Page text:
Hyundai, now committed to having the most fuel efficient fleet in the industry by 2015, will do this with a plan it calls Blue Drive, which employs direct injected turbocharged models, hybrid technology, and extended mileage vehicles. Hyundai will use more powerful lithium-polymer battery technology and a parallel hybrid drive system that pairs a 2.4-litre gasoline engine with a 30-kilowatt electric motor in the coming Hyundai Sonata Hybrid, which will come to Canada in 2010.
Toyota currently offers two gas-electric hybrids, the Camry Hybrid sedan and the mid-size Toyota Prius sedan. The Prius remains the best-selling gas-electric hybrid vehicle in the world. Toyota will be bringing an all-new hybrid to the market with its 2010 Prius. Confirmed details weren't available at press time, but the new model is expected to have a more powerful engine, improved aerodynamics and an optional solar roof, which will assist with providing power for the air conditioning and electronics. A Toyota corporate blog confirms it will have better fuel economy than the existing model.
The Nissan Altima Hybrid uses familiar technology as the company has licensed Toyota's hybrid technology, mating it with Nissan's own internal combustion engine. In essence, the Altima Hybrid is a full hybrid that performs similarly to the Toyota Prius.
The Chevrolet Malibu Hybrid and Saturn Aura Hybrid from General Motors are both equipped with the GM Hybrid system, which reduces fuel consumption via sophisticated controls and a unique electric motor/generator mated to a 2.4-litre four-cylinder engine and four-speed transmission.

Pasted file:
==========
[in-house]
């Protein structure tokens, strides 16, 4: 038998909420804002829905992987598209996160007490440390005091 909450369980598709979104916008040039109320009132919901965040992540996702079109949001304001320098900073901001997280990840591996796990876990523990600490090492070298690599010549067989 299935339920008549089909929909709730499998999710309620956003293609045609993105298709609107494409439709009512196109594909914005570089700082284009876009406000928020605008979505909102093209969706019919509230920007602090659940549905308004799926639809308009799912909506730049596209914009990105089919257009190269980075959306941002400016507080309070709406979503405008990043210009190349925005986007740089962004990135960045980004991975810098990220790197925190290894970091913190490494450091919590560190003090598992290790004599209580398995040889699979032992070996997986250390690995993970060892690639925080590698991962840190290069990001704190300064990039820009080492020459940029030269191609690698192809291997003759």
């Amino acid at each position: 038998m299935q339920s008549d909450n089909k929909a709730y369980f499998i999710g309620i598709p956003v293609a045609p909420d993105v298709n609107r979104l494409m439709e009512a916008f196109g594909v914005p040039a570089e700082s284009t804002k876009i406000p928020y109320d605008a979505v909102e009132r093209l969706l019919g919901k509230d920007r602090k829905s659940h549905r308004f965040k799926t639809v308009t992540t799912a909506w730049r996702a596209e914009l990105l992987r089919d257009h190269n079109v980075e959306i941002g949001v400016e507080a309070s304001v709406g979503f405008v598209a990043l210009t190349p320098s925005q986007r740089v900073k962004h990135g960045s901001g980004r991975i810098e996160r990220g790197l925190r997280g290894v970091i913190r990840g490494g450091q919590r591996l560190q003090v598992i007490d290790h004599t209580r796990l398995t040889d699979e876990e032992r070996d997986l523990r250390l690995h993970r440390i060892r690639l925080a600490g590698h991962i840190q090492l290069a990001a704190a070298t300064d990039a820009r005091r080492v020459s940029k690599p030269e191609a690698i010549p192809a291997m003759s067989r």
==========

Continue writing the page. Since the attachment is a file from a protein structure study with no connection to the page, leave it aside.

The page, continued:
The 2009 Malibu Hybrid delivers an estimated 5.8 l/100 km in highway driving and 7.9 in the city, an improvement over 2008 models, thanks to better control of the battery charging/discharging system and new low-rolling-resistance tires. It costs about $28,000.
While maintaining the vehicle's sporty feel, the GM Hybrid system seamlessly reduces fuel consumption by shutting off the engine when the vehicle is stopped, to minimize idling; enabling early fuel shut-off during vehicle deceleration; converting vehicle kinetic energy to electrical energy through regenerative braking to charge its nickel metal hydride battery; and performing intelligent battery charging when it is most efficient.
With more space, we could also tell you about all the hybrid pickup trucks and SUVs currently on the market or coming soon from Ford, General Motors, Toyota, Lexus, Mazda and Saturn. Like cars, these models also offer 15% or better improvements in fuel economy.
Are there any drawbacks to hybrids? A few. You'll pay more at retail than for standard models, but may get some of that money back from government incentives for hybrids and by saving at the pump with longer distances between fill-ups. You also lose a bit of cargo space, as space is taken up by the battery system No biggie, considering the benefits.
Finally, that battery won't last forever -- it's typically guaranteed for eight to 10 years and may last a lot longer, but nobody knows for sure, so that might affect resale value of this or any hybrid vehicle way down the road. And already, the prices of replacement batteries have begun to drop.
You'll have to do a bit of math to figure out if a hybrid is a financial win, but like many hybrid drivers, the choice may reflect more a desire to 'go green' than to keep more money in your pocket.
CarTest.ca. Posted Jan. 20, 2009. Bill Roebuck is the editor of CarTest!